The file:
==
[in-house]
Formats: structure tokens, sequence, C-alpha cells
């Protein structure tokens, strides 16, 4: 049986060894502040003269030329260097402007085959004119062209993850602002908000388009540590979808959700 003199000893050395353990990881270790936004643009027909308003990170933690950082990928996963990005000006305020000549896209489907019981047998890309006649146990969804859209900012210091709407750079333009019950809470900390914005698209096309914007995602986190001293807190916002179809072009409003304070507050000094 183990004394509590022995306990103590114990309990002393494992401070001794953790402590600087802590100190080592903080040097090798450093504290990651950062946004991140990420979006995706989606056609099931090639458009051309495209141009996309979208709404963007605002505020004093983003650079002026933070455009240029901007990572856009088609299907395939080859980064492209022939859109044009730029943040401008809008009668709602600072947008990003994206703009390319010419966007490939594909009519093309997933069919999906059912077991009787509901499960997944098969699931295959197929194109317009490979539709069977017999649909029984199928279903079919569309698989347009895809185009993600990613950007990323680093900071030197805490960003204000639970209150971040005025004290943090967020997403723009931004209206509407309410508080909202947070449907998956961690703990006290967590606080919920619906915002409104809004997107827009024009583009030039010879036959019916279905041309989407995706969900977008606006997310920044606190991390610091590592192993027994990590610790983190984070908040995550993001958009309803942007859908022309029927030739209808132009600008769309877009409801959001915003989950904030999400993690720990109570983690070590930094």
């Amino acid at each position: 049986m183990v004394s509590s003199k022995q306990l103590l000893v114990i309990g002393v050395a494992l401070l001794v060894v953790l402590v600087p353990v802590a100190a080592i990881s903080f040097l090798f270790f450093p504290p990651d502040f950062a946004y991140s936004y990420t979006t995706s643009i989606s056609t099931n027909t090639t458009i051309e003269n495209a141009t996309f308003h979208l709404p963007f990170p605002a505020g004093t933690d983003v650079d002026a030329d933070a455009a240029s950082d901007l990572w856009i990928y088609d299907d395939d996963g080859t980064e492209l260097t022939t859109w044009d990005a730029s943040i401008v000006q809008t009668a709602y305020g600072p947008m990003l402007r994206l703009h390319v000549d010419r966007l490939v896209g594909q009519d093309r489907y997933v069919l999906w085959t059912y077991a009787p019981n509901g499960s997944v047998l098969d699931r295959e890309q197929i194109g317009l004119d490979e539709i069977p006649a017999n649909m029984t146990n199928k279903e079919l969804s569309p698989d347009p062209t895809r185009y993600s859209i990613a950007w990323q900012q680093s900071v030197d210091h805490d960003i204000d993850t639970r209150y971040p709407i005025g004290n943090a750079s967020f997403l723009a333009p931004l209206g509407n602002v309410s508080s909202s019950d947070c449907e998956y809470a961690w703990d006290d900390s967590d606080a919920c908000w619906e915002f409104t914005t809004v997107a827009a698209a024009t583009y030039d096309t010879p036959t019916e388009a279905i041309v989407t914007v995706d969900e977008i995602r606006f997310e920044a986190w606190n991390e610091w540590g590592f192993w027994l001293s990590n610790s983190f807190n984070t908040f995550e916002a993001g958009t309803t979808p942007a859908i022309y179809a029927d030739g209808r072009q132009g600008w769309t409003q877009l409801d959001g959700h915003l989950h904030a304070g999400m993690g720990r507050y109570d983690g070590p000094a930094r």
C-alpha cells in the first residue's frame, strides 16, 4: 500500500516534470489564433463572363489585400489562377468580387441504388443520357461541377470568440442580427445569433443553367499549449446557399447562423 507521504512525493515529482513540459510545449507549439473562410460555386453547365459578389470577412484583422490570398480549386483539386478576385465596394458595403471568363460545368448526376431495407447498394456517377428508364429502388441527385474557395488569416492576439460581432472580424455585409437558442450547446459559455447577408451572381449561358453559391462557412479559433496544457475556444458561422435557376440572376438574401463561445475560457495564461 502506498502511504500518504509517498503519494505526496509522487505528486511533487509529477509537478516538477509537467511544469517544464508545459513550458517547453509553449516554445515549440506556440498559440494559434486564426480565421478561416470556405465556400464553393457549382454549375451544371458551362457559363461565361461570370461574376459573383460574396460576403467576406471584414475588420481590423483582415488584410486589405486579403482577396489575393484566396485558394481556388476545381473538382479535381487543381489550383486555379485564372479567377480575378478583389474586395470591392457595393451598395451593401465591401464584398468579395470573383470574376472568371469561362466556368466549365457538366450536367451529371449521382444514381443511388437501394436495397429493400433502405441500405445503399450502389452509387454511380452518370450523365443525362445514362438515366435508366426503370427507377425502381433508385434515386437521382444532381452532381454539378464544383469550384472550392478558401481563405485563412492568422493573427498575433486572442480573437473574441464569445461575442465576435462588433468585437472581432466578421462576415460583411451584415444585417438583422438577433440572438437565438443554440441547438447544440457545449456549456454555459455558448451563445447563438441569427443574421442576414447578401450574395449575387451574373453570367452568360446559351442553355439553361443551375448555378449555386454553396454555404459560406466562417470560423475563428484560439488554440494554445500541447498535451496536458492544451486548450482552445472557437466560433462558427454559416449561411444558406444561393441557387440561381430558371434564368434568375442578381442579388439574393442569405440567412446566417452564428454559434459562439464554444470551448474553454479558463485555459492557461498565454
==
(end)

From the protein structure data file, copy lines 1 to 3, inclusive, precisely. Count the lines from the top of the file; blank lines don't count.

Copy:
[in-house]
Formats: structure tokens, sequence, C-alpha cells
């Protein structure tokens, strides 16, 4: 049986060894502040003269030329260097402007085959004119062209993850602002908000388009540590979808959700 003199000893050395353990990881270790936004643009027909308003990170933690950082990928996963990005000006305020000549896209489907019981047998890309006649146990969804859209900012210091709407750079333009019950809470900390914005698209096309914007995602986190001293807190916002179809072009409003304070507050000094 183990004394509590022995306990103590114990309990002393494992401070001794953790402590600087802590100190080592903080040097090798450093504290990651950062946004991140990420979006995706989606056609099931090639458009051309495209141009996309979208709404963007605002505020004093983003650079002026933070455009240029901007990572856009088609299907395939080859980064492209022939859109044009730029943040401008809008009668709602600072947008990003994206703009390319010419966007490939594909009519093309997933069919999906059912077991009787509901499960997944098969699931295959197929194109317009490979539709069977017999649909029984199928279903079919569309698989347009895809185009993600990613950007990323680093900071030197805490960003204000639970209150971040005025004290943090967020997403723009931004209206509407309410508080909202947070449907998956961690703990006290967590606080919920619906915002409104809004997107827009024009583009030039010879036959019916279905041309989407995706969900977008606006997310920044606190991390610091590592192993027994990590610790983190984070908040995550993001958009309803942007859908022309029927030739209808132009600008769309877009409801959001915003989950904030999400993690720990109570983690070590930094």